Dieudonne, a Paris comedian with a small but faithful following, is being investigated for an alleged anti-Semitic slur during a recent show directed at a journalist for France-Inter radio. Interior Minister Manuel Valls said last week he's seeking to ban Dieudonne's performances as a risk to public order.
Dieudonne has been convicted of inciting racism more than a half-dozen times, most recently last fall for a song using a play on words making light of the Holocaust. Dieudonne denies that is the case but he lost an appeal in November.
He is increasingly known for a hand gesture picked up by fans and celebrities described by detractors as an "inverted Nazi salute."
Most recently, soccer player Nicolas Anelka used the sign – one hand down, the other placed on the opposite shoulder – to celebrate a goal in a Premier League match. Both Anelka and Dieudonne claim the salute is anti-establishment and not anti-Semitic.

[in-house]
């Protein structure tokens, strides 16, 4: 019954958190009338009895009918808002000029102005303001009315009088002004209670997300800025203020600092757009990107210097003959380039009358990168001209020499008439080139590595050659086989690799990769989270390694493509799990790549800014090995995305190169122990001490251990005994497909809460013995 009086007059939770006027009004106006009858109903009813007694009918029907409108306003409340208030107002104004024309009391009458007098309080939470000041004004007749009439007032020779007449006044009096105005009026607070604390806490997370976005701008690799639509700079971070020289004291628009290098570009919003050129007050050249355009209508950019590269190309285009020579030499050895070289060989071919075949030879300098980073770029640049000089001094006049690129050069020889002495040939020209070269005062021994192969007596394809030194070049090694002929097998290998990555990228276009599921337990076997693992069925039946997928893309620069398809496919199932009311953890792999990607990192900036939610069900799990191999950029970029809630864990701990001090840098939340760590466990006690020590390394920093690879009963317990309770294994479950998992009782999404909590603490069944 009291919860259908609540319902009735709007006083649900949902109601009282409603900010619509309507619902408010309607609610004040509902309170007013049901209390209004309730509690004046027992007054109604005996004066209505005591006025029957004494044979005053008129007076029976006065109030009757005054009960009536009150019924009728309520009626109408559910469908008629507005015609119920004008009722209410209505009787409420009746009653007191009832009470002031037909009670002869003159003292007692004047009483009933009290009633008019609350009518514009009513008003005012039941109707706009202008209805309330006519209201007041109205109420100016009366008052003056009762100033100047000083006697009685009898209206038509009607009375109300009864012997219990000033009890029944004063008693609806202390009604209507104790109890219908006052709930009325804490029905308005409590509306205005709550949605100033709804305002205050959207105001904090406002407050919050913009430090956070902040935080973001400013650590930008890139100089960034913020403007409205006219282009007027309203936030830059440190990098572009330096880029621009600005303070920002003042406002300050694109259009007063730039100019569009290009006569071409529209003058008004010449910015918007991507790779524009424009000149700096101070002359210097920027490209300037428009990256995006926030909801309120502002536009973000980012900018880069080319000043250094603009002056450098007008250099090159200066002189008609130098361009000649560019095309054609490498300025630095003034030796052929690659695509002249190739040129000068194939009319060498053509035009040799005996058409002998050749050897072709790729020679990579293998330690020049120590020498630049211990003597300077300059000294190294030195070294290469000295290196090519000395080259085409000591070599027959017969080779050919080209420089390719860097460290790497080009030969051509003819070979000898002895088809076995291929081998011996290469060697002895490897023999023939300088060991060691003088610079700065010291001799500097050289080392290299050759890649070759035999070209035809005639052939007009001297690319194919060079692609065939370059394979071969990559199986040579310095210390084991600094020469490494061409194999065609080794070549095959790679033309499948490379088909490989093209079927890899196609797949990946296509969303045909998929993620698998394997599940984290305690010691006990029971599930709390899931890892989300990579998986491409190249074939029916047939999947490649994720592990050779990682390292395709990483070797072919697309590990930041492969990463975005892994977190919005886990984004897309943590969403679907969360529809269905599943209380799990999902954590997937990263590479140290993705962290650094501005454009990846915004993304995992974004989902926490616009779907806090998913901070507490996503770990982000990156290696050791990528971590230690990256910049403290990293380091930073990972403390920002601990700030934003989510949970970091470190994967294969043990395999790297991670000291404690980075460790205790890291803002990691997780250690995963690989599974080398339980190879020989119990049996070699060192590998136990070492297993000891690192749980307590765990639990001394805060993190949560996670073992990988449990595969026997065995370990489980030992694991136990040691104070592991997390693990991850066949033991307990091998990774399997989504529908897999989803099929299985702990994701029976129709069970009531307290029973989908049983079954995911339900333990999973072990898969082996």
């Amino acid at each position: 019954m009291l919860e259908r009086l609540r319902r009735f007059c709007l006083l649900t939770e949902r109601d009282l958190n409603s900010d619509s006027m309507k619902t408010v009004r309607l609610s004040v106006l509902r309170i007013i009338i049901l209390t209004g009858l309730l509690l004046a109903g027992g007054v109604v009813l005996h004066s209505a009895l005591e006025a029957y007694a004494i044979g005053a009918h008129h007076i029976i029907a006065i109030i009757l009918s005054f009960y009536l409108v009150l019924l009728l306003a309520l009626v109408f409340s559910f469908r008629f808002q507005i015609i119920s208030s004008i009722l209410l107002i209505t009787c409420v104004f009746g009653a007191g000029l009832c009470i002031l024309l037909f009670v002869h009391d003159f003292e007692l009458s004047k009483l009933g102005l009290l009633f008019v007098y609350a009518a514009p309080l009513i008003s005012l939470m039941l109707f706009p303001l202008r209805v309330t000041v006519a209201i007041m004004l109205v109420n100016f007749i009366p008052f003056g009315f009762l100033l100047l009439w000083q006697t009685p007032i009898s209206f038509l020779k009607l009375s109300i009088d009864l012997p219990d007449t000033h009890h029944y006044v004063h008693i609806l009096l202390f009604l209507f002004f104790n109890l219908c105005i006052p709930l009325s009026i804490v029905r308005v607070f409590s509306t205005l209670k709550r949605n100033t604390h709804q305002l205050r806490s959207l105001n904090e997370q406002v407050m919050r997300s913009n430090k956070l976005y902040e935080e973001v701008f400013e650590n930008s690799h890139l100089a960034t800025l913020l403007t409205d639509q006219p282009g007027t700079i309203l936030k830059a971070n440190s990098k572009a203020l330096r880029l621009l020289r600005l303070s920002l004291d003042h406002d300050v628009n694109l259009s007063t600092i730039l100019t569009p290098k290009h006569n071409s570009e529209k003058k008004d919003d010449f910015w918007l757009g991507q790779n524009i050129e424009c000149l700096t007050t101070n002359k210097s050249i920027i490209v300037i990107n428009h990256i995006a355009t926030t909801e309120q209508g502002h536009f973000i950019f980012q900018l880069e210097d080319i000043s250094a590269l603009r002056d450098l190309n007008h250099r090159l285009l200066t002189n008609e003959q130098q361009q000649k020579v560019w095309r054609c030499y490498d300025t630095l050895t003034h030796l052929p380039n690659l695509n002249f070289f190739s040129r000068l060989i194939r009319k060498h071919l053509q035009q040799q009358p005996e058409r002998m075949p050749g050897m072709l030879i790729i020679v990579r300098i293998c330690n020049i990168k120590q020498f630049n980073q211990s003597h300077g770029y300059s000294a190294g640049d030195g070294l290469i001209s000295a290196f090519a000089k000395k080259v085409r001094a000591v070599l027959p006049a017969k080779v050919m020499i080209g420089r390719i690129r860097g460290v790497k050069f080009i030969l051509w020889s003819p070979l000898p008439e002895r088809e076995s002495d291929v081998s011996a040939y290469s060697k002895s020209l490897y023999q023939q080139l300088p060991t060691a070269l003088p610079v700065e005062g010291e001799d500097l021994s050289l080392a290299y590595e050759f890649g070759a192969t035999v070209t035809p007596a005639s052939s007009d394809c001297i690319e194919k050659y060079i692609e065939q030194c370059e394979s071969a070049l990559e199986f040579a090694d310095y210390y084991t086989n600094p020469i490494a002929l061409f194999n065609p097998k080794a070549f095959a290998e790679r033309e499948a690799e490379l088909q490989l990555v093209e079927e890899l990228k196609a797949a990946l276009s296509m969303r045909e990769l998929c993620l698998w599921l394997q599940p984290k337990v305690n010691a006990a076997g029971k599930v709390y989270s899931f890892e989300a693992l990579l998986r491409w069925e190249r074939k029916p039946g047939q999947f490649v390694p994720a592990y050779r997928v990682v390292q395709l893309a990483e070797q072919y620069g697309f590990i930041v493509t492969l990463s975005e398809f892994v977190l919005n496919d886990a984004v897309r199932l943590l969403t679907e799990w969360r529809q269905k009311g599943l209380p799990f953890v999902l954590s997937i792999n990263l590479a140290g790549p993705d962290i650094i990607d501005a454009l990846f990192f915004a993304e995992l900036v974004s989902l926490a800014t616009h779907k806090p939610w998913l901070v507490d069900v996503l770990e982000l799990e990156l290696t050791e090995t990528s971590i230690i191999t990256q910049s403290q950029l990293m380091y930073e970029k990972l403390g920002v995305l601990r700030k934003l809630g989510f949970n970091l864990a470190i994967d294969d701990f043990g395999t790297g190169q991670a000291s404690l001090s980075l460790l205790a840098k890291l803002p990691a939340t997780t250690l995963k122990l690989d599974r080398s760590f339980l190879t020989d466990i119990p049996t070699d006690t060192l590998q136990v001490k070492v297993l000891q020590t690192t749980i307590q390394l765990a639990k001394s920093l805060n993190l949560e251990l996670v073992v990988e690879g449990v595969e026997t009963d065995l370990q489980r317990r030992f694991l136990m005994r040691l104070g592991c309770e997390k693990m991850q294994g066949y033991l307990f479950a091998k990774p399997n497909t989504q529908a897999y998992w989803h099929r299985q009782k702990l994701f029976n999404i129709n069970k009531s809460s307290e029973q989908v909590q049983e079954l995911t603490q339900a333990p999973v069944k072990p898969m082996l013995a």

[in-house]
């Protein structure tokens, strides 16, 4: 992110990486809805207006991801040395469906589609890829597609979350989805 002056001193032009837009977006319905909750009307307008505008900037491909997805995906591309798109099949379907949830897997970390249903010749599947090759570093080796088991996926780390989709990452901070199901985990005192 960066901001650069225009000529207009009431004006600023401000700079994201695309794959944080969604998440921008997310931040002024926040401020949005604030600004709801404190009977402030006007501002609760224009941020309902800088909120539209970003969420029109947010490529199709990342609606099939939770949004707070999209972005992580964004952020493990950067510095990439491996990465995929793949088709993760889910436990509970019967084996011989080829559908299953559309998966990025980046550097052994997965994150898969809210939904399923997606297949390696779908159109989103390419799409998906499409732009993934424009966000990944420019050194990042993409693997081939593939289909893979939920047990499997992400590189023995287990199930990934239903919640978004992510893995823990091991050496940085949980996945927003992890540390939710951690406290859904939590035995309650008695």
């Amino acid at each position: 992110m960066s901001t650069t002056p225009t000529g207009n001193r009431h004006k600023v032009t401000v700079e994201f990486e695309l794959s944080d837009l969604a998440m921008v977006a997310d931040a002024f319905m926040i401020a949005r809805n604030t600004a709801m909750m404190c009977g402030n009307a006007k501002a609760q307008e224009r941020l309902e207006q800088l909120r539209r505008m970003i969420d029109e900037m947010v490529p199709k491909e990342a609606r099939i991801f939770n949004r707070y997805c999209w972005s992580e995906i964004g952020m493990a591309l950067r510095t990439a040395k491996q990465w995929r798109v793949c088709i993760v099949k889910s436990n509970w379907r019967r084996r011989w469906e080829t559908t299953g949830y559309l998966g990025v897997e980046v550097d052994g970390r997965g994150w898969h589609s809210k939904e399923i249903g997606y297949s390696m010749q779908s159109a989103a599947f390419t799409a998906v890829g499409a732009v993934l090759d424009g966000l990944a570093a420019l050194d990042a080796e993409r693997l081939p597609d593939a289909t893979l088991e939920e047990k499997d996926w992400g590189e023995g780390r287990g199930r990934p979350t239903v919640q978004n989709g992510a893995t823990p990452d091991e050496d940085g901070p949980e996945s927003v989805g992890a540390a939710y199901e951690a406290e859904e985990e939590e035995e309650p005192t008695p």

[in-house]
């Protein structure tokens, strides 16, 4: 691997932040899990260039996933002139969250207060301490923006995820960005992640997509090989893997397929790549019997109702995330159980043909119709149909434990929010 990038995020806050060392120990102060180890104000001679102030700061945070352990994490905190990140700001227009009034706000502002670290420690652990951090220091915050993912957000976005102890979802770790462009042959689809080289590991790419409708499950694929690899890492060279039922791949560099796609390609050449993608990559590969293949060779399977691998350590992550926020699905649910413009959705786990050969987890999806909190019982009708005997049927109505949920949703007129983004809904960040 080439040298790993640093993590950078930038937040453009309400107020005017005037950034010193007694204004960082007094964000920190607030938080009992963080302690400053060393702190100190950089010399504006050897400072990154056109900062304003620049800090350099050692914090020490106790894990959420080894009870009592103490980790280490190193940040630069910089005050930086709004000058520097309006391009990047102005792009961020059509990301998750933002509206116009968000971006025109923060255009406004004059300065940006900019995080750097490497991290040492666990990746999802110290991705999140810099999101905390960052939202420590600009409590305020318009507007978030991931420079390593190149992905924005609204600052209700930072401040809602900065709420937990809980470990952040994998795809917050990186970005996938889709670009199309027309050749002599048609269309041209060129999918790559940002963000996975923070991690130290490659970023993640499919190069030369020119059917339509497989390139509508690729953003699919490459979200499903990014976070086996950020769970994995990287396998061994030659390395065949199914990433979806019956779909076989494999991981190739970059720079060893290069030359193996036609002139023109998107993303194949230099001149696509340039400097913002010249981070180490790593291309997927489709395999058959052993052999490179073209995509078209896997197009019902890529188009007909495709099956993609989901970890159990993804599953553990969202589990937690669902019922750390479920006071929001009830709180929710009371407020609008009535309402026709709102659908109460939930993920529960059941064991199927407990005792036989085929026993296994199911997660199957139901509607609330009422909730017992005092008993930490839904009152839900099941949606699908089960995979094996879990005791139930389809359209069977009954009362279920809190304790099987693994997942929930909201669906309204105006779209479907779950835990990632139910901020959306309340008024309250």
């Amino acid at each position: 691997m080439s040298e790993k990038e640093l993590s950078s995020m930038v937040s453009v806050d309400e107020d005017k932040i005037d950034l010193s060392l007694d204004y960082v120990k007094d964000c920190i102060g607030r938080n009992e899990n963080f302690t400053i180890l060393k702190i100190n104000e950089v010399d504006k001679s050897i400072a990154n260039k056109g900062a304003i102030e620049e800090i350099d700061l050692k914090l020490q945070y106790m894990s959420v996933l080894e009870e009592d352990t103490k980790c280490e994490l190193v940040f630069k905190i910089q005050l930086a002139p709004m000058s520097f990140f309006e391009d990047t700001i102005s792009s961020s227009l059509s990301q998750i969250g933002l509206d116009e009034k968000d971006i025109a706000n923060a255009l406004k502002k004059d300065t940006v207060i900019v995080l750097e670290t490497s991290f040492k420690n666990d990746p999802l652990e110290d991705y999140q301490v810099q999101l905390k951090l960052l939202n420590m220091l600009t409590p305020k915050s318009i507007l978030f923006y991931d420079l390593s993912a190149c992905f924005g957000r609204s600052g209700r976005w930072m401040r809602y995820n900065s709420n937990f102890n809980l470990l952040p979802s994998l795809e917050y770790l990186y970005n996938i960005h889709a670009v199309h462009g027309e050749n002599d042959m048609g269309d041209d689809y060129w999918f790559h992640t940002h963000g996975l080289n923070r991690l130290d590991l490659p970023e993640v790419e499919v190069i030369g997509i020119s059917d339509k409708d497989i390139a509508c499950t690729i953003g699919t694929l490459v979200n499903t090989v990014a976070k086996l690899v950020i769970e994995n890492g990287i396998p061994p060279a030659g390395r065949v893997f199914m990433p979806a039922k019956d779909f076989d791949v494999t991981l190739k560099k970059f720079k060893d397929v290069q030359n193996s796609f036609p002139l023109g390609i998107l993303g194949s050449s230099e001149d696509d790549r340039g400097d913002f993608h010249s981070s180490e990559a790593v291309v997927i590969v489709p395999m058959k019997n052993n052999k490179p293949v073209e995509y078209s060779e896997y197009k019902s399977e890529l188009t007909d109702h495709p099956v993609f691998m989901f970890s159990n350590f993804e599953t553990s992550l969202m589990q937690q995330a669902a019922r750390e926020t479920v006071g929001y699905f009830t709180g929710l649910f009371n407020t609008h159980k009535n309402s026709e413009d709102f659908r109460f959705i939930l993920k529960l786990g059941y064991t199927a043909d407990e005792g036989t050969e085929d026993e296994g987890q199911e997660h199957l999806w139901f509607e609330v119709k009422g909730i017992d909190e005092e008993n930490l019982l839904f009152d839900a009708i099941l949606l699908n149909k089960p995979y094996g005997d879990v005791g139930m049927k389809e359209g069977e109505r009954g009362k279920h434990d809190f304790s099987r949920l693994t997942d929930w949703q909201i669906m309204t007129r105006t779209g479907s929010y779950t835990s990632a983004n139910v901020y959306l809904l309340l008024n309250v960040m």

The comedian embarks on a tour of France this month, and some cities have said they don't want him in town.
The mayor of the eastern city of Nancy, Andre Rossinot, issued a statement Thursday saying that when free expression "transforms into racist, xenophobic and anti-Semitic propaganda there is reason to react."
In a statement released by the San Antonio Spurs, basketball star Tony Parker apologized last week for making the gesture three years ago, saying he "thought it was part of a comedy act."
The Paris prosecutor's office said Thursday it is investigating threats against a comedian the French interior minister wants banned from the stage for what he says are racist and anti-Semitic performances.
Dieudonne M'Bala M'Bala, who performs as Dieudonne, claimed he received four phone calls Tuesday threatening him and the Theatre de la Main d'Or, where he often appears, prosecutors said.
Copyright 2014 The Associated Press.